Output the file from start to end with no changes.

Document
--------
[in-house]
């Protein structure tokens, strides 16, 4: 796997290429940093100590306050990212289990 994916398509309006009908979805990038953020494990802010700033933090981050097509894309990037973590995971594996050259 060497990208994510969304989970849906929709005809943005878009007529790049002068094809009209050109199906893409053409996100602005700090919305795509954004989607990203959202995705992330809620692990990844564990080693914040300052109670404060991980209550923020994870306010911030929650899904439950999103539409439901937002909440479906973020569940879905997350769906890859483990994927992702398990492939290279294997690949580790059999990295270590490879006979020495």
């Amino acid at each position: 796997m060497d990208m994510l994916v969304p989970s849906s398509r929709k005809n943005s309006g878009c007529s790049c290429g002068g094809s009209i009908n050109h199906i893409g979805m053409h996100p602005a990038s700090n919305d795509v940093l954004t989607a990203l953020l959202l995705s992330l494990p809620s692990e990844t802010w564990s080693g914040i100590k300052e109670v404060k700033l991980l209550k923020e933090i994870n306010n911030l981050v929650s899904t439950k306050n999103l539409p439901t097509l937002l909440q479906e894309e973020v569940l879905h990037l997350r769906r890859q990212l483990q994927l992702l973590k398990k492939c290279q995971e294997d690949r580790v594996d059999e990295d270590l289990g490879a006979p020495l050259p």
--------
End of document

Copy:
[in-house]
């Protein structure tokens, strides 16, 4: 796997290429940093100590306050990212289990 994916398509309006009908979805990038953020494990802010700033933090981050097509894309990037973590995971594996050259 060497990208994510969304989970849906929709005809943005878009007529790049002068094809009209050109199906893409053409996100602005700090919305795509954004989607990203959202995705992330809620692990990844564990080693914040300052109670404060991980209550923020994870306010911030929650899904439950999103539409439901937002909440479906973020569940879905997350769906890859483990994927992702398990492939290279294997690949580790059999990295270590490879006979020495």
């Amino acid at each position: 796997m060497d990208m994510l994916v969304p989970s849906s398509r929709k005809n943005s309006g878009c007529s790049c290429g002068g094809s009209i009908n050109h199906i893409g979805m053409h996100p602005a990038s700090n919305d795509v940093l954004t989607a990203l953020l959202l995705s992330l494990p809620s692990e990844t802010w564990s080693g914040i100590k300052e109670v404060k700033l991980l209550k923020e933090i994870n306010n911030l981050v929650s899904t439950k306050n999103l539409p439901t097509l937002l909440q479906e894309e973020v569940l879905h990037l997350r769906r890859q990212l483990q994927l992702l973590k398990k492939c290279q995971e294997d690949r580790v594996d059999e990295d270590l289990g490879a006979p020495l050259p």